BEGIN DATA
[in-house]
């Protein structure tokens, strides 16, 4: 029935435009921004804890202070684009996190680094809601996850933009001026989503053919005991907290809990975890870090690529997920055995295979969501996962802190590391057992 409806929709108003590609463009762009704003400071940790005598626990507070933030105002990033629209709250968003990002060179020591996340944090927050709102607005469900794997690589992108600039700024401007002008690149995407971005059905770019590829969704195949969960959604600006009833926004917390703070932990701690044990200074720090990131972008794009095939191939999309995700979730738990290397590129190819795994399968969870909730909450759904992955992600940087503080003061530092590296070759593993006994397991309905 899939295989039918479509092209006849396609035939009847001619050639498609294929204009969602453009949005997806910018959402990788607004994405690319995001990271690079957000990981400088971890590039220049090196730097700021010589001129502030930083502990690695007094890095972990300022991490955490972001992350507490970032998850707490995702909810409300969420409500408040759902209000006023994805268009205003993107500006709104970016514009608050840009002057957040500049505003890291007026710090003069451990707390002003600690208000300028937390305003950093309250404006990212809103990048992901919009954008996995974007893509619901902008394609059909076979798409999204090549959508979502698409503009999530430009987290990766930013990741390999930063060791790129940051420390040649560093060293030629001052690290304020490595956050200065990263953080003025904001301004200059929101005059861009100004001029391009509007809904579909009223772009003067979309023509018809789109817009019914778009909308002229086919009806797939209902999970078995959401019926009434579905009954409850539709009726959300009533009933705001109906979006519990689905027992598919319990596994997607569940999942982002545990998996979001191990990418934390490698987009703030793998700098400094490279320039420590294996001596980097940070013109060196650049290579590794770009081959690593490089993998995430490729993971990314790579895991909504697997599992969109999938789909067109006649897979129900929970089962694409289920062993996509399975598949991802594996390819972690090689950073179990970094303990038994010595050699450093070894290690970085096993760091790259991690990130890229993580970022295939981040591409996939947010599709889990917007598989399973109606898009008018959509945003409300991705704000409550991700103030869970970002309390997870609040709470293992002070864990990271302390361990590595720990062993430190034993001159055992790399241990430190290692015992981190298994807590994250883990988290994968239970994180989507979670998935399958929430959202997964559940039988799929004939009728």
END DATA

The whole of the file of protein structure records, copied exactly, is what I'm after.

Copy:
[in-house]
């Protein structure tokens, strides 16, 4: 029935435009921004804890202070684009996190680094809601996850933009001026989503053919005991907290809990975890870090690529997920055995295979969501996962802190590391057992 409806929709108003590609463009762009704003400071940790005598626990507070933030105002990033629209709250968003990002060179020591996340944090927050709102607005469900794997690589992108600039700024401007002008690149995407971005059905770019590829969704195949969960959604600006009833926004917390703070932990701690044990200074720090990131972008794009095939191939999309995700979730738990290397590129190819795994399968969870909730909450759904992955992600940087503080003061530092590296070759593993006994397991309905 899939295989039918479509092209006849396609035939009847001619050639498609294929204009969602453009949005997806910018959402990788607004994405690319995001990271690079957000990981400088971890590039220049090196730097700021010589001129502030930083502990690695007094890095972990300022991490955490972001992350507490970032998850707490995702909810409300969420409500408040759902209000006023994805268009205003993107500006709104970016514009608050840009002057957040500049505003890291007026710090003069451990707390002003600690208000300028937390305003950093309250404006990212809103990048992901919009954008996995974007893509619901902008394609059909076979798409999204090549959508979502698409503009999530430009987290990766930013990741390999930063060791790129940051420390040649560093060293030629001052690290304020490595956050200065990263953080003025904001301004200059929101005059861009100004001029391009509007809904579909009223772009003067979309023509018809789109817009019914778009909308002229086919009806797939209902999970078995959401019926009434579905009954409850539709009726959300009533009933705001109906979006519990689905027992598919319990596994997607569940999942982002545990998996979001191990990418934390490698987009703030793998700098400094490279320039420590294996001596980097940070013109060196650049290579590794770009081959690593490089993998995430490729993971990314790579895991909504697997599992969109999938789909067109006649897979129900929970089962694409289920062993996509399975598949991802594996390819972690090689950073179990970094303990038994010595050699450093070894290690970085096993760091790259991690990130890229993580970022295939981040591409996939947010599709889990917007598989399973109606898009008018959509945003409300991705704000409550991700103030869970970002309390997870609040709470293992002070864990990271302390361990590595720990062993430190034993001159055992790399241990430190290692015992981190298994807590994250883990988290994968239970994180989507979670998935399958929430959202997964559940039988799929004939009728």